I’ve been longing for the train. Never has my writing brain worked so well as on a 126-hour, 5000-mile Amtrak trip across the country last fall. Sitting by my husband on a heating pad with a shawl around my shoulders, watching the ever-varied scenery out my seat-to-ceiling window, hearing the rumble of wheels on the tracks, and swaying with the train—all this helped me write better and faster than ever before.
It was like I could feel the neurons firing across the bumps and groves of my brain. The lobes—the frontal and the temporal and the occipital—each did a part, syncing as I plotted and polished. And chapters flowed from my fingers.
But I can’t climb on a train every day.
So when I put my hands to the keys to write a daunting revision this week, I settled for next-best—train cam videos on YouTube. On dozens of channels, millions of viewers a day watch hundreds of trains, some recorded, others in real time.
I joined the millions this week. Sitting in my living room on a leather recliner even more comfortable than a train seat, I clicked away on my computer. One day I wrote as a train lumbered up mountain passes and bored through the tunnels to make its way across Montenegro to the Adriatic Sea.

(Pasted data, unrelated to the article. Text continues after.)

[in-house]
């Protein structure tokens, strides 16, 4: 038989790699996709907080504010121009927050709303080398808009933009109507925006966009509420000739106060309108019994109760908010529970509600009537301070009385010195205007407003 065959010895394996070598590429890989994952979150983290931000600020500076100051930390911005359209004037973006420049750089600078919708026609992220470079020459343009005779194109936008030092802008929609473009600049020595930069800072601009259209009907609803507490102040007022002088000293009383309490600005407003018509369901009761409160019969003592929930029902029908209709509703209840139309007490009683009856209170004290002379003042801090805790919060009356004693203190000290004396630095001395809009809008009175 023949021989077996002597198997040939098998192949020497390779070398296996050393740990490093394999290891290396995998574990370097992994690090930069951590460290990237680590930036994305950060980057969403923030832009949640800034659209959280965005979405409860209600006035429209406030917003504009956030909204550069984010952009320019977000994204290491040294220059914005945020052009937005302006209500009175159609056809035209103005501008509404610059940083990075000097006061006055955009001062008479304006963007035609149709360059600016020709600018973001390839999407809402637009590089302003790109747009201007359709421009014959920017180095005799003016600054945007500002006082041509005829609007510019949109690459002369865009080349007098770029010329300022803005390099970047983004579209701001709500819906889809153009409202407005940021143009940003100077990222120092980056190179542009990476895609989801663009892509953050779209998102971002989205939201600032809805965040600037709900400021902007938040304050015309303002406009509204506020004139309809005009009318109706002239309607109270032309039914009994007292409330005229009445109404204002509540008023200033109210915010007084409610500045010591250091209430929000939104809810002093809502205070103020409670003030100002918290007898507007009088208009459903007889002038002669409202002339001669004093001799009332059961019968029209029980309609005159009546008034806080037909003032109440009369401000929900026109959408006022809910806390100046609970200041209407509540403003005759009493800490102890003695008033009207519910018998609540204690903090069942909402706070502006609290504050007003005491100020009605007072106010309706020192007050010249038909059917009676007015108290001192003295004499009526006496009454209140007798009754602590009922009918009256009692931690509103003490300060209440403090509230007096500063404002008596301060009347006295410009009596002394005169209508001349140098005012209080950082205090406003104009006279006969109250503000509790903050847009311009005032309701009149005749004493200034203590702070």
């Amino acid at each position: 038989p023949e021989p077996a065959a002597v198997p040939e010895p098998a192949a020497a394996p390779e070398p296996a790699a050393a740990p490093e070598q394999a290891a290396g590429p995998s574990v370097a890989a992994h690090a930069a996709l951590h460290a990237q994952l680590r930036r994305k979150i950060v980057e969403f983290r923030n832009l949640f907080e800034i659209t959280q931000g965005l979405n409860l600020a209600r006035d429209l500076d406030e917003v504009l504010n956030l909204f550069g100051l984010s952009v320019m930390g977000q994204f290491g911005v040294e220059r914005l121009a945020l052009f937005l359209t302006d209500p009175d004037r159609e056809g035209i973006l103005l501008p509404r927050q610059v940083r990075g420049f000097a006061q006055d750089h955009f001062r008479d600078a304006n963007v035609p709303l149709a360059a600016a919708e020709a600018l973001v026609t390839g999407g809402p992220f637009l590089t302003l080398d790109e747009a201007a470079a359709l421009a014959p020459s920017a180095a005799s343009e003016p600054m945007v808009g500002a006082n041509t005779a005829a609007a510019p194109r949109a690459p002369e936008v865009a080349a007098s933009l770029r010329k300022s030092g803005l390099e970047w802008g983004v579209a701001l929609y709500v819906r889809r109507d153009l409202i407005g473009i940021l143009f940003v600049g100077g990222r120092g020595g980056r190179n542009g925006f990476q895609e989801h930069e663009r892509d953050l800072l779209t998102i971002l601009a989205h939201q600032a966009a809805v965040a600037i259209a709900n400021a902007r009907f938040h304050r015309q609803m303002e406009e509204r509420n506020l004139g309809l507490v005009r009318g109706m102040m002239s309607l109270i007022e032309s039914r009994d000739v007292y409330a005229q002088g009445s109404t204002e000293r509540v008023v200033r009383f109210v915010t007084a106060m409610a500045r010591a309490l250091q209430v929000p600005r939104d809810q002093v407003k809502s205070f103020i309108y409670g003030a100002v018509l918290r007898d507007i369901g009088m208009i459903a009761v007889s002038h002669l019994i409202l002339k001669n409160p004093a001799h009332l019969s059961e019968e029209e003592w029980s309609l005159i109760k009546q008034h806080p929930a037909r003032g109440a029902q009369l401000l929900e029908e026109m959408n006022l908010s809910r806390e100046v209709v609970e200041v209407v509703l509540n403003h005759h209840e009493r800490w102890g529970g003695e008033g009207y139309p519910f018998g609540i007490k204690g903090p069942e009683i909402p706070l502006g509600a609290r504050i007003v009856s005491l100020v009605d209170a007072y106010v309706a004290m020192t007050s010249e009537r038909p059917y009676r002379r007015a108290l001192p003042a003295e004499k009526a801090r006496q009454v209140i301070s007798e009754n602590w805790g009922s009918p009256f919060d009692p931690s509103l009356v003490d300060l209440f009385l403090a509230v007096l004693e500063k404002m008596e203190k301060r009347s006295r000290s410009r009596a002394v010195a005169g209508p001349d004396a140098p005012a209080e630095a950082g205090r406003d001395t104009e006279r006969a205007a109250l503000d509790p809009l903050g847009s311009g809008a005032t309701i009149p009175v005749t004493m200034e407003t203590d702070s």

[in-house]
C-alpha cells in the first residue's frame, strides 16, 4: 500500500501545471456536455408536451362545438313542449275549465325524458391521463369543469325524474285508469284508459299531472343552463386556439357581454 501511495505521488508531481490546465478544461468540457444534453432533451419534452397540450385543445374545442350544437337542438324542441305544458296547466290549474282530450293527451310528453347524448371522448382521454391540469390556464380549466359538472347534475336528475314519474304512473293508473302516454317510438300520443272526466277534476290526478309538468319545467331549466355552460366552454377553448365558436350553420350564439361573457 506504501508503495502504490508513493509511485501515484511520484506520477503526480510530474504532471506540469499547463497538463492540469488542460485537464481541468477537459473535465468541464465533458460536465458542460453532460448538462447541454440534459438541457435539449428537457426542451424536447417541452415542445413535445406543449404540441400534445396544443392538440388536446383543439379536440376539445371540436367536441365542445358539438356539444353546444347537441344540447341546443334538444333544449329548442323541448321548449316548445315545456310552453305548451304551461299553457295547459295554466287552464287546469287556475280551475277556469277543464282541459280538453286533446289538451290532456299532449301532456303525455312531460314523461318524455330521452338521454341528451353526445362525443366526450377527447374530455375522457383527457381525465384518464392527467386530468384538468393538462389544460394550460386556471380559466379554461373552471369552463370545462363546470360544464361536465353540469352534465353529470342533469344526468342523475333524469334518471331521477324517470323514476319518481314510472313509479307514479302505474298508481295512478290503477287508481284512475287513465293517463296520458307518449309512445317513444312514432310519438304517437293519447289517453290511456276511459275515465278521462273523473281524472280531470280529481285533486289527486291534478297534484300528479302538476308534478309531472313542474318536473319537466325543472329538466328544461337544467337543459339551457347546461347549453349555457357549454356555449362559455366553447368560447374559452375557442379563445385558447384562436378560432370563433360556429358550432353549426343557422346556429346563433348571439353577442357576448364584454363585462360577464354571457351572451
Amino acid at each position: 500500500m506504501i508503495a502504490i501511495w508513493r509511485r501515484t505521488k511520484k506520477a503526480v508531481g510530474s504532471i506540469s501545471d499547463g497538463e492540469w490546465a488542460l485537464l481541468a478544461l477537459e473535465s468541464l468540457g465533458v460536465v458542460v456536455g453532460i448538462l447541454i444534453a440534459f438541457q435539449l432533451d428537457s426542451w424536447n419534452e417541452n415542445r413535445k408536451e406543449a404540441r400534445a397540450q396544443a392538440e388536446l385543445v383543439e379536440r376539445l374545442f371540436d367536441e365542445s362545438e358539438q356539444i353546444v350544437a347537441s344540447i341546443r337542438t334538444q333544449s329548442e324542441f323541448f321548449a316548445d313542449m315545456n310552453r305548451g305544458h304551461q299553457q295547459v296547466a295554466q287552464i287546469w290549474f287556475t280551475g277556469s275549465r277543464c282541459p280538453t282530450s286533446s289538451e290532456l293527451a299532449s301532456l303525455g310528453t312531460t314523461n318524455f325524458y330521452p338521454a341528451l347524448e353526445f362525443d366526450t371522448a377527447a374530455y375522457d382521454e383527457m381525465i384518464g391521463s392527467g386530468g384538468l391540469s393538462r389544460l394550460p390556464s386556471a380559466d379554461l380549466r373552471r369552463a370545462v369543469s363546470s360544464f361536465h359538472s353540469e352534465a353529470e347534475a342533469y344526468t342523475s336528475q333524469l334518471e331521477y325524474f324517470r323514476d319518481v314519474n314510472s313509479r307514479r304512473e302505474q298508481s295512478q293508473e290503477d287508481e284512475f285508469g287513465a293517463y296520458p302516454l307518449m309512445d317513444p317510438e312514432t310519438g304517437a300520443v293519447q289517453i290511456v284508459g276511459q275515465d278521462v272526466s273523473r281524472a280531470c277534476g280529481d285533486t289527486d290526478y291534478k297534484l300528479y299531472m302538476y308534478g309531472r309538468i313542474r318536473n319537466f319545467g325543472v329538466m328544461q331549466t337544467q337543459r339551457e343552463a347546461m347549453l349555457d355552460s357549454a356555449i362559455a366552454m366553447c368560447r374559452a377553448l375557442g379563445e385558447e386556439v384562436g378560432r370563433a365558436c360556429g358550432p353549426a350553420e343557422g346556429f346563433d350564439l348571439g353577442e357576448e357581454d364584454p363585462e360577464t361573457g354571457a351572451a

Another day, when I was stuck on a word, I looked up to see a train screeching to a stop in Elkhart, Indiana. I’ve been across those railroad tracks, I thought. And maybe because I had quit trying, I found the word I needed.
“No hurry,” I told myself one afternoon when I couldn’t get it right. “Slow down, and it will come.”
It was, after all, another nine hours to the Norwegian Arctic Circle.
All week, I took my pick: winter in the Swiss Alps, spring in the Netherlands, summer in New England, and harvest in the U.S. Midwest.
I’d rather be moving with a train than watching one. But with train cam, I can almost forget I’m sitting still and concentrate on writing.